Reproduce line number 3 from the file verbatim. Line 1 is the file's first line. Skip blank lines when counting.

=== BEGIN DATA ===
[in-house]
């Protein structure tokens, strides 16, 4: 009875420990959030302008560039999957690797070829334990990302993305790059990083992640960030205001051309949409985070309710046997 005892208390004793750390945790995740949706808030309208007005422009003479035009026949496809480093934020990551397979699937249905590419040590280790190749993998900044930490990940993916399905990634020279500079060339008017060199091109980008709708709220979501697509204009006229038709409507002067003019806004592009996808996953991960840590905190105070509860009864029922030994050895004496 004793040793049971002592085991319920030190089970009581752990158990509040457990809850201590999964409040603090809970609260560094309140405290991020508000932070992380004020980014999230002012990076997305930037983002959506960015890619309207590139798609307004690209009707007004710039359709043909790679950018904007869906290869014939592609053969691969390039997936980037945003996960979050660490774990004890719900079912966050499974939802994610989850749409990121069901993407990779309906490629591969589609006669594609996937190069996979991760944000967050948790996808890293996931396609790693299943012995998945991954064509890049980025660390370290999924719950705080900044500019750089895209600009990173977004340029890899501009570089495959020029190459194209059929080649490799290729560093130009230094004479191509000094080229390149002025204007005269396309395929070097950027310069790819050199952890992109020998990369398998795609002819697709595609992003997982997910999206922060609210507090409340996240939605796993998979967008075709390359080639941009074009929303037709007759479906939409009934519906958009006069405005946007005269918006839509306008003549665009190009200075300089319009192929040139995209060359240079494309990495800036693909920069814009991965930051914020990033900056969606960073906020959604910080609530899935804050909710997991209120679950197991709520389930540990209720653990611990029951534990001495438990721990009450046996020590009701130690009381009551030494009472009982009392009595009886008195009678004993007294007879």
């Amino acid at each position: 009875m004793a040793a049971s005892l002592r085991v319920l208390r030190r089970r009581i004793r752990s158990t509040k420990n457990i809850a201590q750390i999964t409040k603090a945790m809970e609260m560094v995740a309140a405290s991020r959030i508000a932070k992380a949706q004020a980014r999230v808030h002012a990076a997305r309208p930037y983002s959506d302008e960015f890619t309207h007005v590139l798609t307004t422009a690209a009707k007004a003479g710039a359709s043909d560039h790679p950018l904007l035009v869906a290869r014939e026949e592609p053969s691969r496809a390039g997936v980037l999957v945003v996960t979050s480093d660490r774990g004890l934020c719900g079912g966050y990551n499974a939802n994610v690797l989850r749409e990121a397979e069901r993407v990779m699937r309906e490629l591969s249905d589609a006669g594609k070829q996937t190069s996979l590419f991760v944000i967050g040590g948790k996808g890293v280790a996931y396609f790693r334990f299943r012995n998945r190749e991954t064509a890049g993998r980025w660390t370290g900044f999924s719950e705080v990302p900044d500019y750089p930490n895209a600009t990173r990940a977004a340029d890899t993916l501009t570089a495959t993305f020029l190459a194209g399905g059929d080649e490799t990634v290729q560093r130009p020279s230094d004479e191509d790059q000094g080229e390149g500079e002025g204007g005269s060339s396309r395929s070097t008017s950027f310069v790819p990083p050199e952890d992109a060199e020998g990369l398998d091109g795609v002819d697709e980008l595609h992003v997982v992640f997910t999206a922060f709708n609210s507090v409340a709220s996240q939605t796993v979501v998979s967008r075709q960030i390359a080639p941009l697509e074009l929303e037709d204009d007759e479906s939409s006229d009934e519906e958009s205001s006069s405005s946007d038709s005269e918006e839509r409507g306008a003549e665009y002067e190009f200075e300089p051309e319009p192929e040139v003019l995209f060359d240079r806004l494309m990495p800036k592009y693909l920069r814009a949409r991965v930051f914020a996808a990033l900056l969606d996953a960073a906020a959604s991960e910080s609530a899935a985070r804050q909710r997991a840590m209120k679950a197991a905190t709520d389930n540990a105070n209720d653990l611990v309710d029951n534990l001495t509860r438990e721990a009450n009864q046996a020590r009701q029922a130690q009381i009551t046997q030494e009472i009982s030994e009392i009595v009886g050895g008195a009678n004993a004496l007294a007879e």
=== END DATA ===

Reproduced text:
């Amino acid at each position: 009875m004793a040793a049971s005892l002592r085991v319920l208390r030190r089970r009581i004793r752990s158990t509040k420990n457990i809850a201590q750390i999964t409040k603090a945790m809970e609260m560094v995740a309140a405290s991020r959030i508000a932070k992380a949706q004020a980014r999230v808030h002012a990076a997305r309208p930037y983002s959506d302008e960015f890619t309207h007005v590139l798609t307004t422009a690209a009707k007004a003479g710039a359709s043909d560039h790679p950018l904007l035009v869906a290869r014939e026949e592609p053969s691969r496809a390039g997936v980037l999957v945003v996960t979050s480093d660490r774990g004890l934020c719900g079912g966050y990551n499974a939802n994610v690797l989850r749409e990121a397979e069901r993407v990779m699937r309906e490629l591969s249905d589609a006669g594609k070829q996937t190069s996979l590419f991760v944000i967050g040590g948790k996808g890293v280790a996931y396609f790693r334990f299943r012995n998945r190749e991954t064509a890049g993998r980025w660390t370290g900044f999924s719950e705080v990302p900044d500019y750089p930490n895209a600009t990173r990940a977004a340029d890899t993916l501009t570089a495959t993305f020029l190459a194209g399905g059929d080649e490799t990634v290729q560093r130009p020279s230094d004479e191509d790059q000094g080229e390149g500079e002025g204007g005269s060339s396309r395929s070097t008017s950027f310069v790819p990083p050199e952890d992109a060199e020998g990369l398998d091109g795609v002819d697709e980008l595609h992003v997982v992640f997910t999206a922060f709708n609210s507090v409340a709220s996240q939605t796993v979501v998979s967008r075709q960030i390359a080639p941009l697509e074009l929303e037709d204009d007759e479906s939409s006229d009934e519906e958009s205001s006069s405005s946007d038709s005269e918006e839509r409507g306008a003549e665009y002067e190009f200075e300089p051309e319009p192929e040139v003019l995209f060359d240079r806004l494309m990495p800036k592009y693909l920069r814009a949409r991965v930051f914020a996808a990033l900056l969606d996953a960073a906020a959604s991960e910080s609530a899935a985070r804050q909710r997991a840590m209120k679950a197991a905190t709520d389930n540990a105070n209720d653990l611990v309710d029951n534990l001495t509860r438990e721990a009450n009864q046996a020590r009701q029922a130690q009381i009551t046997q030494e009472i009982s030994e009392i009595v009886g050895g008195a009678n004993a004496l007294a007879e």